You can check out ALL of the lineup for the Byblos Festival here.
Downtown Beirut the gift that keeps on giving when it comes to archeology. After a blogger (link) and Daily Star journalists were assaulted for taking pictures at the District S site, it turned out a nearby site, where the Roman gate and road were discovered, was more important than originally perceived.
Our ministry of culture Gaby Layoun has no problem in allowing the demolitions at the site in question to continue. But new evidence is now surfacing according to this source that the site in question may contain Lebanon’s first and oldest Church. And yes, that possible Church is part of the things that are going to be destroyed as well.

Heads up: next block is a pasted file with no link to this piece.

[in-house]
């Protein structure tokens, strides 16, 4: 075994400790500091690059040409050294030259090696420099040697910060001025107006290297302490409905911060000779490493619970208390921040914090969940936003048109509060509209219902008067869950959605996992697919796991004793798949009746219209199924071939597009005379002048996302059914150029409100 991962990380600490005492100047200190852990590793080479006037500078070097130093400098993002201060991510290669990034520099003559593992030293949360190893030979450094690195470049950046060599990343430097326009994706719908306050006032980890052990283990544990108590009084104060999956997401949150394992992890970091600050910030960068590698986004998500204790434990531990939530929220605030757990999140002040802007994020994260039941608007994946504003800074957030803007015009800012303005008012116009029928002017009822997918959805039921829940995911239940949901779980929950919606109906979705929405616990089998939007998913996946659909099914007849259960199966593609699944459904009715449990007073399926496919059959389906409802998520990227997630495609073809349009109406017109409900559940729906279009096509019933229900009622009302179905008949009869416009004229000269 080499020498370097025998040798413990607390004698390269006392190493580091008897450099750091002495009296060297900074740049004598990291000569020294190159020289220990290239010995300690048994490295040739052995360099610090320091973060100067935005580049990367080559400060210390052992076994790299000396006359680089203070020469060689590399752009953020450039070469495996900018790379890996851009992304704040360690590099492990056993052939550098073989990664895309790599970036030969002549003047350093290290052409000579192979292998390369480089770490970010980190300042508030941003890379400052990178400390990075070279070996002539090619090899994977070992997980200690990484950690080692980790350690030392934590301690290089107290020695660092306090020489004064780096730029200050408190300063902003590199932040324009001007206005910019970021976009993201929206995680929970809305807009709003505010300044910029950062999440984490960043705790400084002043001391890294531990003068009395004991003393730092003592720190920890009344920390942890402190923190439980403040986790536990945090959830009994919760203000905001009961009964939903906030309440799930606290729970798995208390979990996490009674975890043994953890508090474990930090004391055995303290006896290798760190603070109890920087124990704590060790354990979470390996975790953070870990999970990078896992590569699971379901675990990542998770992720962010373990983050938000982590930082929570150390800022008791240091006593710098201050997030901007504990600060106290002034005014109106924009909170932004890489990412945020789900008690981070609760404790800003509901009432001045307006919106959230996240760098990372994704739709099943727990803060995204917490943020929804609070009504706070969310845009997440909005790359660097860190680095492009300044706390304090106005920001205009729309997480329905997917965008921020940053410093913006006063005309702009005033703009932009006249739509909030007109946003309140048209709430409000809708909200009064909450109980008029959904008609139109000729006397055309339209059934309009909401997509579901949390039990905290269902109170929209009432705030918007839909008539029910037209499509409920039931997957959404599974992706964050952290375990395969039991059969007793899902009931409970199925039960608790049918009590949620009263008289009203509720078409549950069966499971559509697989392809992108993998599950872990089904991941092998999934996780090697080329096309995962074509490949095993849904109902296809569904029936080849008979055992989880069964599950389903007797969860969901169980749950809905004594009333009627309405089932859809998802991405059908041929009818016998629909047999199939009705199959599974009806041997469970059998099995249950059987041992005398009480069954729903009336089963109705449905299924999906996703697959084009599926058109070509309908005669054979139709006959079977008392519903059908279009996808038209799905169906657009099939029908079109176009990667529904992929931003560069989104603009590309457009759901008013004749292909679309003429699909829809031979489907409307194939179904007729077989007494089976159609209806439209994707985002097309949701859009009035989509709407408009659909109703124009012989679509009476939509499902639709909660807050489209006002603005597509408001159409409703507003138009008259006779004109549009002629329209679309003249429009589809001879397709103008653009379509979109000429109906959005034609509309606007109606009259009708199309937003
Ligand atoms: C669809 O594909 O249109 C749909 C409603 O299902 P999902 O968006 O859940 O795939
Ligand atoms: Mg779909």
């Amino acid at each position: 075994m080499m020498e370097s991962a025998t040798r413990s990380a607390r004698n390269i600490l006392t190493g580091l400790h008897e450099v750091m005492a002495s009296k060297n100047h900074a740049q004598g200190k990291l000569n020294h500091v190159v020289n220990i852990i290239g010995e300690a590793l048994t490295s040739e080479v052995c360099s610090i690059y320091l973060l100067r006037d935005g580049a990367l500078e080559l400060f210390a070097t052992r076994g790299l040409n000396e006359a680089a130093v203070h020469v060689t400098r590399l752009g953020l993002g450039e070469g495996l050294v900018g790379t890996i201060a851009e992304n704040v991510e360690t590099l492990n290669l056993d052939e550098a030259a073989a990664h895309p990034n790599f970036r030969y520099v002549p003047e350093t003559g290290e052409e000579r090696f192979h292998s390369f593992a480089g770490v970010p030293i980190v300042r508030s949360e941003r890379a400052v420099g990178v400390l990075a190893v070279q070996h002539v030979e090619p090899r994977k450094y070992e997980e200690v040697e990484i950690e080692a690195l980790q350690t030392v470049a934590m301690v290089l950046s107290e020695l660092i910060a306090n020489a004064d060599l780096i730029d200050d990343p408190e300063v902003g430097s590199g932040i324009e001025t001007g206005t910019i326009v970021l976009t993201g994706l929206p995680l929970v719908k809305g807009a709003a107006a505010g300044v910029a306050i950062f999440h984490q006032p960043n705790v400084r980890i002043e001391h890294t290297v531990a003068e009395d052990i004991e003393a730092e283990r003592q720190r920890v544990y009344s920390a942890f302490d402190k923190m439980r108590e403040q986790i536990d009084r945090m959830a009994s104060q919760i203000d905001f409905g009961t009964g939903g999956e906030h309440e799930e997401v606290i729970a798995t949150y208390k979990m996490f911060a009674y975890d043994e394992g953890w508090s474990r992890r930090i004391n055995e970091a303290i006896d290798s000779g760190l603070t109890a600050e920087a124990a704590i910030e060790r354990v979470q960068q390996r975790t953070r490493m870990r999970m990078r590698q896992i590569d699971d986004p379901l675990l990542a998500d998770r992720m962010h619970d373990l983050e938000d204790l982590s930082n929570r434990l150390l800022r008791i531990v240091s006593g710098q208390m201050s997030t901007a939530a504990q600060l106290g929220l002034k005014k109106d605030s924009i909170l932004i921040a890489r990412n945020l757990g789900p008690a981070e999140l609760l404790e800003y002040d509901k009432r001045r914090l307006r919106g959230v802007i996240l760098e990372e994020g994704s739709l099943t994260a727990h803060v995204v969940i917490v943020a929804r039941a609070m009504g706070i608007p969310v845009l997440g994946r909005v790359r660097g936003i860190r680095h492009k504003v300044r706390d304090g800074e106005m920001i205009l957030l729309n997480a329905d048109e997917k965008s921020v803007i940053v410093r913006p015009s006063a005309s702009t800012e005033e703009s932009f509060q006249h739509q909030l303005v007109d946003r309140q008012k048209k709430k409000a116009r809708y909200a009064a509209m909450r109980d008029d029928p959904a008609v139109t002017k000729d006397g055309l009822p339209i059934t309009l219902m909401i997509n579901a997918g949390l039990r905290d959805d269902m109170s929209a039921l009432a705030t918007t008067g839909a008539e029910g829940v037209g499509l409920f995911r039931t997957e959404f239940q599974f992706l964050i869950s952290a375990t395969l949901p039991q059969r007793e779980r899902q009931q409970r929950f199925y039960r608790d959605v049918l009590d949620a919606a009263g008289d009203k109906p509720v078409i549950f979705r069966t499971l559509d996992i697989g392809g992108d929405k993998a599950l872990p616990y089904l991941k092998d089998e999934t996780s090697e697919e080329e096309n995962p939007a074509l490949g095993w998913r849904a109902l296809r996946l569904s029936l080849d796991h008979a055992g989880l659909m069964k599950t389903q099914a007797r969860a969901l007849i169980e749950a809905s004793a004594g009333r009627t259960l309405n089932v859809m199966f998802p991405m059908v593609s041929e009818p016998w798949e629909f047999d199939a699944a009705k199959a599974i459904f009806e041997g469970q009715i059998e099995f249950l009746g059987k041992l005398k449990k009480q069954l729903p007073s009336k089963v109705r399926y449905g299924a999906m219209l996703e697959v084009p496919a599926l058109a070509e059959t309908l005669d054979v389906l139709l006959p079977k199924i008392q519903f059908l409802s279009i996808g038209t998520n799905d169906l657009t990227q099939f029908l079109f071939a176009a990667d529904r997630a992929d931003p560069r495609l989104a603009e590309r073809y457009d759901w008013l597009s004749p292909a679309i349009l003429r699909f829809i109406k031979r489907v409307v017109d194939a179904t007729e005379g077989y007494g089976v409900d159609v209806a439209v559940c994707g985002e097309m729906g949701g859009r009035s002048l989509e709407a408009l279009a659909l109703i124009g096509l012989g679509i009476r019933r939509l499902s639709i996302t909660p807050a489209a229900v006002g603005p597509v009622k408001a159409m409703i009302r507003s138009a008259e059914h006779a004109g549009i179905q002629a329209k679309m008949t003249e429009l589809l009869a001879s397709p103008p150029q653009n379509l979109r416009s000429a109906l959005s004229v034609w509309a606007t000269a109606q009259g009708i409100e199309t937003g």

Source: The Beirut Report
What will replace the Roman gate and road as well as the potential Church? A five star hotel and mall. Because that’s precisely what Downtown Beirut is so desperately lacking. After all, why would any tourist in their right mind want to see anything in Beirut that doesn’t revolve around the Zaitunay Bays and the Solidere edition of Downtown Beirut?
Gaby Layoun is well on his way to be Lebanon’s prime minister of culture to allow the most transgressions against Lebanon’s culture. From the Roman hippodrome, the Phoenician port, Amin Maalouf’s house and the constant destruction of Achrafieh to the current site at hand. Of course, all of the aforementioned entities are not things that can be milked electorally for them to be anything substantial for Layoun and his friends. Roman hippodrome and Christian rights sure doesn’t sound catchy enough.
We, as Lebanese, have apparently no right to at least have the parts of our history that are discovered be fully studied and documented because it will ruin the plans of multi-billionaires who are paying our government in droves to turn a blind eye to every single transgression taking place.